Cohen-Macaulay ring

This article is about a definition in group theory that is standard among the commutative algebra community (or sub-community that dabbles in such things) but is not very basic or common for people outside

View a list of other standard non-basic definitions
This article defines a property of commutative unital rings; a property that can be evaluated for a commutative unital ring
View all properties of commutative unital rings
VIEW RELATED: Commutative unital ring property implications | Commutative unital ring property non-implications |Commutative unital ring metaproperty satisfactions | Commutative unital ring metaproperty dissatisfactions | Commutative unital ring property satisfactions | Commutative unital ring property dissatisfactions

Definition

Symbol-free definition

A commutative unital ring is termed Cohen-Macaulay if it is Noetherian and satisfies the following equivalent conditions:

Equivalence of definitions

Further information: Equivalence of definitions of Cohen-Macaulay

Metaproperties

Metaproperty name Satisfied? Proof Statement with symbols
polynomial-closed property of commutative unital rings Yes Cohen-Macaulay is polynomial-closed Suppose $R$ is a Cohen-Macaulay ring. Then, the polynomial ring $R[x]$ is also a Cohen-Macaulay ring.
strongly local property of commutative unital rings Yes Cohen-Macaulay is strongly local The following are eqiuvalent for a commutative unital ring $R$: (i) $R$ is Cohen-Macaulay, (ii) the localization at any prime ideal of $R$ is Cohen-Macaulay, (iii) the localization at any maximal ideal of $R$ is Cohen-Macaulay.
quotient-closed property of commutative unital rings No Cohen-Macaulay is not quotient-closed It is possible to have a Cohen-Macaulay ring $R$ and an ideal $I$ in $R$ such that $R/I$ is not Cohen-Macaulay. However, if $I$ is generated by a regular sequence, then the quotient is a Cohen-Macaulay ring. Thus, for instance, the quotient by a principal ideal generated by an element which is not a zero divisor is again a Cohen-Macaulay ring.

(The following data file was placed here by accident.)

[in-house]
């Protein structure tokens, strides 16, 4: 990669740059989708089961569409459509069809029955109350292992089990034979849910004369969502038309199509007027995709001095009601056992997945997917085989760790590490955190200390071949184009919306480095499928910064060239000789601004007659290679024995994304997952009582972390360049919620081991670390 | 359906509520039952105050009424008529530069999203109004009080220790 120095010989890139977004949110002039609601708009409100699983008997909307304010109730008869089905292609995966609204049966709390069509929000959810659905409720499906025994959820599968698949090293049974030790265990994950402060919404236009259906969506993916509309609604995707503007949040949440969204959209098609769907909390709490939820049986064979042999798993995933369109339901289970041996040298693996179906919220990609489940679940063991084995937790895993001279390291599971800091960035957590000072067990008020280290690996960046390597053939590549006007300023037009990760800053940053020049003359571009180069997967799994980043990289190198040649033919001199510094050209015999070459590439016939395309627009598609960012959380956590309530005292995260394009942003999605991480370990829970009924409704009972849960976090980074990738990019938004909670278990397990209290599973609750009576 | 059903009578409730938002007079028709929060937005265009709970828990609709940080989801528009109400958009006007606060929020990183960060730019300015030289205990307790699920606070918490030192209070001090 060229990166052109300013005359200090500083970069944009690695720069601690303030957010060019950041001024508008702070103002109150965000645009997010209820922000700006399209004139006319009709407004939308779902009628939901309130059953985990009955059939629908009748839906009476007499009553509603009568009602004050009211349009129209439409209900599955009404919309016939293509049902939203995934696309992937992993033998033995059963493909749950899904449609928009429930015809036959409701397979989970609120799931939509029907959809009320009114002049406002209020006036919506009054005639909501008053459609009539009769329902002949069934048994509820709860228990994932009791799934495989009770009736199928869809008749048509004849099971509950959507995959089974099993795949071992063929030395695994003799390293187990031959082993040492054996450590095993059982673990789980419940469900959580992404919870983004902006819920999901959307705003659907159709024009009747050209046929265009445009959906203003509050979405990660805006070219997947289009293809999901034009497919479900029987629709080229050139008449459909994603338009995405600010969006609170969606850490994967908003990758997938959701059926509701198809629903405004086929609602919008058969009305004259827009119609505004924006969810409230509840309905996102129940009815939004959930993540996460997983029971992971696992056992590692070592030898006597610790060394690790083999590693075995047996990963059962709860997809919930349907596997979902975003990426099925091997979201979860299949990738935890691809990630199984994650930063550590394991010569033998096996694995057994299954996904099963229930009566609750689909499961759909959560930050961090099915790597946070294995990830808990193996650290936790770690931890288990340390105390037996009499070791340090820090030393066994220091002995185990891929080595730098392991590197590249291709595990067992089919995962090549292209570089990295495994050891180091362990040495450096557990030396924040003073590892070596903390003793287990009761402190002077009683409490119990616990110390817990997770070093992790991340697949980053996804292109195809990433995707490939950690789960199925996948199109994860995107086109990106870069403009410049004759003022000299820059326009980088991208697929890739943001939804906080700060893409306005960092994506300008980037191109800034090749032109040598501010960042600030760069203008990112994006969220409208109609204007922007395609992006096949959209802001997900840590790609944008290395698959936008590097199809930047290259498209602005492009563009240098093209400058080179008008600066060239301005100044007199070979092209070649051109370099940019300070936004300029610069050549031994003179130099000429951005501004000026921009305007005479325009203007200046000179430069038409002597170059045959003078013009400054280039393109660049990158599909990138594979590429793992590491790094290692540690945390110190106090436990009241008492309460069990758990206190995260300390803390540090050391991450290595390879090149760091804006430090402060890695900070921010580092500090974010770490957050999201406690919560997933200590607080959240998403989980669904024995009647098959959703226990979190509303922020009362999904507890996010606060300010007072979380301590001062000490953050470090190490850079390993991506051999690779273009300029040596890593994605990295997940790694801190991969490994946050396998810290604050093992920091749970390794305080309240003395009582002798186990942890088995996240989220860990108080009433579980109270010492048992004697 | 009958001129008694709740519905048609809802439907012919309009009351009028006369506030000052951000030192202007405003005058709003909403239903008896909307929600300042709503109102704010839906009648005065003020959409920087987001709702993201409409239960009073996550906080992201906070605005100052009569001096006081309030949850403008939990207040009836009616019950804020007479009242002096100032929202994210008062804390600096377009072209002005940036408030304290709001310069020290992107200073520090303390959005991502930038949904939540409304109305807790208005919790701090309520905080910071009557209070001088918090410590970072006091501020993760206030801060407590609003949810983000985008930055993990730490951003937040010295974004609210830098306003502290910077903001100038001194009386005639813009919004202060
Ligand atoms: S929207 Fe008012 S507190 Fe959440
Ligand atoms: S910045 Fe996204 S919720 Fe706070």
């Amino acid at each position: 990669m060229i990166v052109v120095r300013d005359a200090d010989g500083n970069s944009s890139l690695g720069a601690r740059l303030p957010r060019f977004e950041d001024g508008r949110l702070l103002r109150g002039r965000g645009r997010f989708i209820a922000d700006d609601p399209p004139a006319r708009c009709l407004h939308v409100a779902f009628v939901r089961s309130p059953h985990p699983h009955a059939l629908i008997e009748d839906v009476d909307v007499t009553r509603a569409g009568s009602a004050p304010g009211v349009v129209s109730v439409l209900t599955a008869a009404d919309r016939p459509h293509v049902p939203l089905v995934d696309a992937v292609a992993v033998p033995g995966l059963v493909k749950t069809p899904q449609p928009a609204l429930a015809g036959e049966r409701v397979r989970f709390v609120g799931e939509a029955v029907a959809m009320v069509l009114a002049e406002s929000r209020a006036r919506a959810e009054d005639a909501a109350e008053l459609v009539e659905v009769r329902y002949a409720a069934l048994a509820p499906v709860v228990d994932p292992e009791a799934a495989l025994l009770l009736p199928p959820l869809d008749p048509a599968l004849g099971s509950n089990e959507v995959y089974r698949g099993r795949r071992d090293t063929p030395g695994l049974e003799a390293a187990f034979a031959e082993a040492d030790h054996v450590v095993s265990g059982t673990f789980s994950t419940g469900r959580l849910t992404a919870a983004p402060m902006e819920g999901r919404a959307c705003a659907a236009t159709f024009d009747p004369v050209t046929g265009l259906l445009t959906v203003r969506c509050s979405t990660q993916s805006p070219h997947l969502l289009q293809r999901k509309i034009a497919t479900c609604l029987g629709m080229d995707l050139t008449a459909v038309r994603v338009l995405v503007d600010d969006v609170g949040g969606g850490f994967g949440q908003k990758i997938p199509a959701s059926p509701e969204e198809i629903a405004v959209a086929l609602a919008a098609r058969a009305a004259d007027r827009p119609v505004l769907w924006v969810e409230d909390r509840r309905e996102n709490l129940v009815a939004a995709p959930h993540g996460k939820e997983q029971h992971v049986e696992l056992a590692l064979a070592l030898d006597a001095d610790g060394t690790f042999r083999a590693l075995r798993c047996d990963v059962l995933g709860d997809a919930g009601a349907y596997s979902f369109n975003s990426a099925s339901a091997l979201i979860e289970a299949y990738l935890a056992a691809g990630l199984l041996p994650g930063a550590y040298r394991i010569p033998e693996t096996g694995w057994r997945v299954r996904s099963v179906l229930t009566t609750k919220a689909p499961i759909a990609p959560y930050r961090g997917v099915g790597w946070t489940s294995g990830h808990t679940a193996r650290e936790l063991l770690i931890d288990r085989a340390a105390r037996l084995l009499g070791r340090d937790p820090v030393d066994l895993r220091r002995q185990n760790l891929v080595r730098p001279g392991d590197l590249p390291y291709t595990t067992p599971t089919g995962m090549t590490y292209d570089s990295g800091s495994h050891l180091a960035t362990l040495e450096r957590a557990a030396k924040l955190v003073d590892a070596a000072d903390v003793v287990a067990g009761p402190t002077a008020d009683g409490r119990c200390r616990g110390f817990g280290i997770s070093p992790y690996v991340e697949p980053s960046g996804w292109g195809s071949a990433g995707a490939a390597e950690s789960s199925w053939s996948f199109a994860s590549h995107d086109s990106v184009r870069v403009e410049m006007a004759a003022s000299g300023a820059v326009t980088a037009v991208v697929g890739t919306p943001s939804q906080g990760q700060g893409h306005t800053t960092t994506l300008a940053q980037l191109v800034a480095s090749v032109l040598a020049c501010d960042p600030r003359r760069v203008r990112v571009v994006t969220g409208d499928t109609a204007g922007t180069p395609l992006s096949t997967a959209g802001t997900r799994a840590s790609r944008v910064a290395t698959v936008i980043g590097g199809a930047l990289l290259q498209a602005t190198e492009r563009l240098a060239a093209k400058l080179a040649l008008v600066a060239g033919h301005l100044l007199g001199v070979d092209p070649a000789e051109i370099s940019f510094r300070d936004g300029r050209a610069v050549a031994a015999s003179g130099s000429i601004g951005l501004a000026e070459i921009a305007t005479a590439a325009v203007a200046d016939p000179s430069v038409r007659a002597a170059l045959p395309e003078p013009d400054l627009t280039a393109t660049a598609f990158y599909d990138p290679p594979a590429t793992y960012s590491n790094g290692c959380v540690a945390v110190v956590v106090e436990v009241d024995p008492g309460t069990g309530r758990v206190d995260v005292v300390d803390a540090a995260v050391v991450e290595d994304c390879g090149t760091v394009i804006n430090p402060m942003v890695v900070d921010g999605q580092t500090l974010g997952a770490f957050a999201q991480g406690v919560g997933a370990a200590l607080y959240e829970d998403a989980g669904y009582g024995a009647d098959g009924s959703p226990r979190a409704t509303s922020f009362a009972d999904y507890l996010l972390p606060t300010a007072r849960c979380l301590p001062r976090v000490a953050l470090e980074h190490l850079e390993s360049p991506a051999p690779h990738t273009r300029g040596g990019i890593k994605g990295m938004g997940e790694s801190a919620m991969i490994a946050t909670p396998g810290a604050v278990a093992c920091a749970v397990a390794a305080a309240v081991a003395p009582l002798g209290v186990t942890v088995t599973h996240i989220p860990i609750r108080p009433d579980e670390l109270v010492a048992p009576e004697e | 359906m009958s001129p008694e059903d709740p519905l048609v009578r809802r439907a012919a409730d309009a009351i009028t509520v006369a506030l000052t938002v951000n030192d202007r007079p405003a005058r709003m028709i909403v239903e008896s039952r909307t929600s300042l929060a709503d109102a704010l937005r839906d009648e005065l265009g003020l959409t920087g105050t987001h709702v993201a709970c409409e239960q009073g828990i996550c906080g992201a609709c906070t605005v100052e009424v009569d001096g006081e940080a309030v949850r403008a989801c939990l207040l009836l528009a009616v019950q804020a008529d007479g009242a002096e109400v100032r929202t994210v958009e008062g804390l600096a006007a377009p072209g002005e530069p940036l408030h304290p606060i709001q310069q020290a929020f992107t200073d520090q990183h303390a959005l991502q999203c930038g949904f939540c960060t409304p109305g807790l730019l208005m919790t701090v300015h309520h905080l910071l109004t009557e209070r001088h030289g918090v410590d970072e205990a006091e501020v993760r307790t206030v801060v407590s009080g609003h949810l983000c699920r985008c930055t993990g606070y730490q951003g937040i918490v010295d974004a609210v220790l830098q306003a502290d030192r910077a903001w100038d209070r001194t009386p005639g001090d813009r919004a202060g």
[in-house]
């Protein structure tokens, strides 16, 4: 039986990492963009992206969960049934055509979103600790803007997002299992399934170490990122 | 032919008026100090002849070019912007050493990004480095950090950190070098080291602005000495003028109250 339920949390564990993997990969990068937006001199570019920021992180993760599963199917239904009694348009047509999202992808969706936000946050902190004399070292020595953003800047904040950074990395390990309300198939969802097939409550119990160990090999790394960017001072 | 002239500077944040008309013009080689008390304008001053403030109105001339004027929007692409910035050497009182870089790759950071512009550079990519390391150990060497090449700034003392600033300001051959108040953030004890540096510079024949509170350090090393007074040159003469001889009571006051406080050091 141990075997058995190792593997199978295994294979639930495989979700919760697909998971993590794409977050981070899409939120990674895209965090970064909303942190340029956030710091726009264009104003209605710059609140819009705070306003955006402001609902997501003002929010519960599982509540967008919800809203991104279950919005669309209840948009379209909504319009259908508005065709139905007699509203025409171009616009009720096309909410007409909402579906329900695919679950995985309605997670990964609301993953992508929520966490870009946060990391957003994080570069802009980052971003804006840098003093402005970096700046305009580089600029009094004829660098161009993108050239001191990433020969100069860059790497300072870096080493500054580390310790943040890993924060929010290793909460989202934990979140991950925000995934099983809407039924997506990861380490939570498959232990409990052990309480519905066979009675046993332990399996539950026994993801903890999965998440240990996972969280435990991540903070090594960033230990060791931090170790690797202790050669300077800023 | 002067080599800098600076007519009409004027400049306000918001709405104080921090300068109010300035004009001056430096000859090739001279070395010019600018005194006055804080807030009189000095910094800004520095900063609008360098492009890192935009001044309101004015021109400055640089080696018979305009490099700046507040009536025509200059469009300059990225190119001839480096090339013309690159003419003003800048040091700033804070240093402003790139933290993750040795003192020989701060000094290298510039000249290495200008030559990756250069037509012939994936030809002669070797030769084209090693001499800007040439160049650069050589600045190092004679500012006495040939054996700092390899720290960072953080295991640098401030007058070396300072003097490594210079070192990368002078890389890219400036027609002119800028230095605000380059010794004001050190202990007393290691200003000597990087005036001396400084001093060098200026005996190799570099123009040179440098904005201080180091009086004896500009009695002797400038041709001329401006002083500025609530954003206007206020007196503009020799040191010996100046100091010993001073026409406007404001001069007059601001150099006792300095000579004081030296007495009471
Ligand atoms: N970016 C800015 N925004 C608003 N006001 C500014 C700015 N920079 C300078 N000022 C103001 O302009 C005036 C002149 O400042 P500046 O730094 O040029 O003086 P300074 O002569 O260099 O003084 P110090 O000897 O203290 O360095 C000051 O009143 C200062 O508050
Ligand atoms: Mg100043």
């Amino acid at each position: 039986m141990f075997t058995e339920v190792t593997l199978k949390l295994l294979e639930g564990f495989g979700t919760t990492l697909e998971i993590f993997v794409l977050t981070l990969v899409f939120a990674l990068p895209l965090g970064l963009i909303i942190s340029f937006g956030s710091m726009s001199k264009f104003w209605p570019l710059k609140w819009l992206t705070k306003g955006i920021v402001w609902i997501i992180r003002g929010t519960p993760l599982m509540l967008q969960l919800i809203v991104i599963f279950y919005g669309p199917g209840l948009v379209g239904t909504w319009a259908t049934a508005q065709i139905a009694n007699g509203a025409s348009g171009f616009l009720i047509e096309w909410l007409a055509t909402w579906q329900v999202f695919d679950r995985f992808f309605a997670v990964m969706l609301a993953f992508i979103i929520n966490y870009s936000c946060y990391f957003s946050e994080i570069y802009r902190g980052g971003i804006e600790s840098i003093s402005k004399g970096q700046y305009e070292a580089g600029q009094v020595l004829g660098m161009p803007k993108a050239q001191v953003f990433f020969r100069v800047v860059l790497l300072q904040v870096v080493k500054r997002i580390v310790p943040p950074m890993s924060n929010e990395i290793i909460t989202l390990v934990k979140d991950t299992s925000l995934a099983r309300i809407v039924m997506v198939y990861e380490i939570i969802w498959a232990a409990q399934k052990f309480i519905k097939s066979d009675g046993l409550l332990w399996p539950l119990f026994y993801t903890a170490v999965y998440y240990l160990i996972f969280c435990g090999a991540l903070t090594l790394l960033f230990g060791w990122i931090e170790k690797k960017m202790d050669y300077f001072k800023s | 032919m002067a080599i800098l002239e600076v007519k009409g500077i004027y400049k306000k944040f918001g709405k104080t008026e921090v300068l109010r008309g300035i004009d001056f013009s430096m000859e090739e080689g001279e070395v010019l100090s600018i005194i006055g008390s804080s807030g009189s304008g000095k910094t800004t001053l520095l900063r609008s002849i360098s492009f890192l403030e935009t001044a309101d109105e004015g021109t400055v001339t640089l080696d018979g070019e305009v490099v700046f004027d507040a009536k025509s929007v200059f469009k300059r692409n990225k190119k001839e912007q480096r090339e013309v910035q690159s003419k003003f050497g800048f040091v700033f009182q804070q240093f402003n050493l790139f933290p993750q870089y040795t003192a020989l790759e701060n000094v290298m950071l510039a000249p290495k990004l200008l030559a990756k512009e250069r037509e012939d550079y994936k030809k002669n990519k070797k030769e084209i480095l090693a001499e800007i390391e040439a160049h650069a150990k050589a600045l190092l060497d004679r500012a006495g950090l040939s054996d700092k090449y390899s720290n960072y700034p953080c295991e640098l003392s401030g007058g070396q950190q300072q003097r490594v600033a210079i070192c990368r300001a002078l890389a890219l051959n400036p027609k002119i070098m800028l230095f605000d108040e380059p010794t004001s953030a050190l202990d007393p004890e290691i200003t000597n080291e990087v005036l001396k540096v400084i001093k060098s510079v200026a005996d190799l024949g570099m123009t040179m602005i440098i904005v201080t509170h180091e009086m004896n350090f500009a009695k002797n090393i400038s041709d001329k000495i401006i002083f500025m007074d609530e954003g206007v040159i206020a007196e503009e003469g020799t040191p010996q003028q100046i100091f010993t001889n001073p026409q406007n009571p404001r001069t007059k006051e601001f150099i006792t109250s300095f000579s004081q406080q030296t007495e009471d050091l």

finite direct product-closed property of commutative unital rings Yes Cohen-Macaulay is finite direct product-closed Suppose $R_1,R_2,\dots,R_n$ are all Cohen-Macaulay rings. Then, the external direct product $R_1 \times R_2 \times \dots \times R_n$ is also a Cohen-Macaulay ring.

Relation with other properties

Conjunction with other properties

Conjunction Other component of conjunction Comments
Cohen-Macaulay domain integral domain
local Cohen-Macaulay ring local ring

Stronger properties

Property Meaning Proof of implication Proof of strictness (reverse implication failure) Intermediate notions
Regular local ring regular local implies Cohen-Macaulay Cohen-Macaulay not implies regular local click here
regular ring its localization at any prime ideal is a regular local ring Regular implies Cohen-Macaulay Cohen-Macaulay not implies regular click here
polynomial ring over a field has the form $K[x]$ where $K$ is a field click here
multivariate polynomial ring over a field has the form $K[x_1,x_2,\dots,x_n]$ where $K$ is a field click here
principal ideal domain every ideal is a principal ideal, i.e., it is generated by one element click here
Artinian ring every descending chain of ideals stabilizes at a finite length Artinian implies Cohen-Macaulay click here
one-dimensional Noetherian domain one-dimensional Noetherian integral domain One-dimensional Noetherian domain implies Cohen-Macaulay click here

Weaker properties

Property Meaning Proof of implication Proof of strictness (reverse implication failure) Intermediate notions
universally catenary ring Cohen-Macaulay implies universally catenary universally catenary not implies Cohen-Macaulay click here
This rules out, for instance, rings like $k[x,y,z]/(xz,yz)$.
• The spectrum need not be irreducible: The ring $k[x,y]/(xy)$ is Cohen-Macaulay, although its spectrum has two irreducible components.